Tuesday, April 21, 2009
Who would have thought the world of stamp collecting could be so shady? Apparently there's an underbelly to philately, and it's given dramatic treatment in Mauritius, the new comic thriller at Cygnet Theater. Jessica John and Sandy Campbell play estranged sisters who fight over an inherited stamp collection that may be worth millions. Three greedy men show an interest in their collection, and each of them are familiar characters from seedy underworld narratives: the seemingly harmless, nerdy expert, the silver-tongued grifter, and the laconic, dangerous kingpin. None of them are to be trusted and the play unfolds with shifting alliances among all five characters.
Playwright Theresa Rebeck also writes for television, including Law & Order, and the play has a episodic feel to it. Her dialogue is terrific, and the play moves through the plot like a rock skimming water. It's all fast and slick and skillfully executed, but the depths below are left unexplored and only...skimmed (to fully exhaust the metaphor). I wasn't terribly disappointed by this, because the production is so well cast and directed (by Francis Gercke) and just plain fun. I also love the language and folklore of subcultures and Rebeck builds her story skillfully around these parts. There are stamps with names like Inverted Jenny and the titular Mauritius, one of the most coveted stamps in philately, named for the British colonial island in the Indian Ocean and home to the earliest stamps ever created. Also, when rare stamps have certain flaws, they become even more valuable, a nice philosophical layer.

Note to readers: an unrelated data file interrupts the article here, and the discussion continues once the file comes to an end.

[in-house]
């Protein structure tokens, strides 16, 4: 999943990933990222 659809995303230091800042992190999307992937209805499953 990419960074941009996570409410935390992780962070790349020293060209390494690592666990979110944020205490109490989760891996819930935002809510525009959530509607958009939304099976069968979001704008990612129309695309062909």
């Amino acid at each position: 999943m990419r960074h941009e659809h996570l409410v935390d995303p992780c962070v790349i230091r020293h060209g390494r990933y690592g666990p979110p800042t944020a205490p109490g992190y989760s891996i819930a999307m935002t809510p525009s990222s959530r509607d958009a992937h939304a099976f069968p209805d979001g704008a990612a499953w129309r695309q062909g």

I thought every actor in this cast was terrific, though I'll admit I was most entertained by John DeCarlo as the fast-talking Dennis. DeCarlo uses every bit of the stage, moving as fast as he talks. He's as charming a weasel as they come, hungry for a score and in love with the swindle as much as the money. Manny Fernandes is believably menacing in his conquest; his expensive suit can barely contain his violent impulses. And Sandy Campbell plays Mary, the uptight sister to Jessica John's punky, comic-book reading, Jackie. Campbell manages to make Mary infuriating and totally loopy.
There are certainly more profound nights spent at the theater, but there's a lot to be said for smart, well-done entertainment, which Mauritius amply provides. Mauritius (pronounced More-ISH-iss) runs through May 10th at Cygnet's Rolando stage.